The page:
8. Offsprung > Unsprung » Sanctity of Donuts Day

    […] issue, which is that we’re not even really speaking the same language as the fundie nuts. That’s why Bush declaring the last “Sanctity of Life Day” makes so much sense to th…, but none at all to the normies. Because it’s obvious that life has no sanctity to […]

  9. Hope For Women « But I Could Be Wrong
    Hope For Women « But I Could Be Wrong January 17, 2009 at 1:53 pm |

    […] policies have been toxic: Cutting off health care to developing countries and pushing abstinence-until-marriage (even […]

  10. William
    William January 17, 2009 at 3:07 pm |

    “The most basic duty of government is to protect the life of the innocent.

    Bush needs to go back and read his Mill and Locke. The most basic duty of our government, the one created by the constitution that this man swore and oath to serve, is to monopolize violence in order to protect individuals from tyranny. Guilt or innocence doesn’t play a part and there are, oh, I don’t know, about 26 or 27 individual rights (depending on how you count) which are on equal footing with “life.” As far as I’m concerned this opening sentence is yet more evidence that the man is in willful dereliction of his oath, has allegiances to something other than the constitution, and ought to be tried and hung for treason the very moment he steps out of office.

    My administration has been committed to building a culture of life by vigorously promoting adoption and parental notification laws,

    Don’t pro-lifers always tell us that the point of parental notification laws is to keep parents involved in the lives of their children and make them better able to care for them? I mean, I’ve always called bullshit on that, but it seems here that Bush is admitting that the entire point of the exercise is not to notify parents but to “[build} a culture of life” which in turn implies that notification will somehow prevent abortion. Did Bush here just admit that the goal of parental notification laws was to prevent individuals from exercising a constitutional right?

  11. Cara
    Cara January 17, 2009 at 3:16 pm |

    Did Bush here just admit that the goal of parental notification laws was to prevent individuals from exercising a constitutional right?

    Yes, I think he did. But I also don’t think that it’s quite as unusual as you suggest. Parental notification laws are genuinely promoted through the argument of “keeping parents involved,” yes, but I have in fact seen many pro-lifers argue publicly that the point of them is to “prevent abortion.” Or, to make it more clear, to give parents the opportunity to force their children to give birth.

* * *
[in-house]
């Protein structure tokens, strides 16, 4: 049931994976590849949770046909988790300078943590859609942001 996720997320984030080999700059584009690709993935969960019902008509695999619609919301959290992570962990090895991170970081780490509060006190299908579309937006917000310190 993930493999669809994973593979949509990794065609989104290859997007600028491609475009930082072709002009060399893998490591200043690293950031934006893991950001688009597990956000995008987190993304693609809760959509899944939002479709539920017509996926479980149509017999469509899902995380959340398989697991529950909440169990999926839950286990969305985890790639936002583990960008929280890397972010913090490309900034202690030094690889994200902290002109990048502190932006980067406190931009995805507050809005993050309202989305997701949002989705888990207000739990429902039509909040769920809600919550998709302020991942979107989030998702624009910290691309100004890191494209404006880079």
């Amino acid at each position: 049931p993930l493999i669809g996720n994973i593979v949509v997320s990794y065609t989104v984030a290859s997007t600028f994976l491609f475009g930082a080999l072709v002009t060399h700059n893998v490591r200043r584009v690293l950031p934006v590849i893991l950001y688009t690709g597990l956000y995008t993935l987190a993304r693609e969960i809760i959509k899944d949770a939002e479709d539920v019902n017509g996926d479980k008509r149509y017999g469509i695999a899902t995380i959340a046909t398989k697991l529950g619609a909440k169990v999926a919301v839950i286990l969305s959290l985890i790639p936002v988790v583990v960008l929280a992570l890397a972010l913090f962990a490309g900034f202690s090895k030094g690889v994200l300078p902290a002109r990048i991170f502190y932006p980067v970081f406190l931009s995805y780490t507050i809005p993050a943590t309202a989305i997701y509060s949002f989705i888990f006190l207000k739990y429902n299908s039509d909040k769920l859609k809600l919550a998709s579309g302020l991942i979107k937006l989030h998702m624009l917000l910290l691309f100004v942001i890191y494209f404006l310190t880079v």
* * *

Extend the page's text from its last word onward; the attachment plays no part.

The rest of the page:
12. denelian
    denelian January 17, 2009 at 8:01 pm |

    thank you. i do often forget that if i had been raised somewhere else, i would think that THAT was normal. so i sit here and feel sad that these women don’t have what i do… when, most likely, they don’t even know what it is that i have that they don’t (materially, and i am not saying they don’t KNOW they don’t have a car and AC in the house, but that they haven’t experienced it, and it hasn’t become something like the center of their lives)
    i live as stripped-down life as i can. the only things i buy are food, cigs and books. i TRY to not over consume. which, again, is about my privilege and not their lack.
    i’m babbling. what i mean is, thank you for validating my feelings there. for telling me its ok to feel overwhelmed, as long as i keep talking about it.

    can i nominate Ellen for coolest person? or maybe most empathetic? i’m just a random stranger on the internet, and she took the time to try and understand what i was saying and to RELATE to it. and made me feel a bit better.

  13. William
    William January 18, 2009 at 12:54 am |

    Parental notification laws are genuinely promoted through the argument of “keeping parents involved,” yes, but I have in fact seen many pro-lifers argue publicly that the point of them is to “prevent abortion.”

    I guess its the public admission thing thats getting me. I know that thats the underlying logic, but its been my (perhaps idiosyncratic) experience that the forced birth crowd tends to treat notification with a nudge and a wink. What struck me as unusual was how honest Bush’s statement seemed to be when the rest of his side of the discussion sometimes seems to have a competition for who can be the most disingenuous.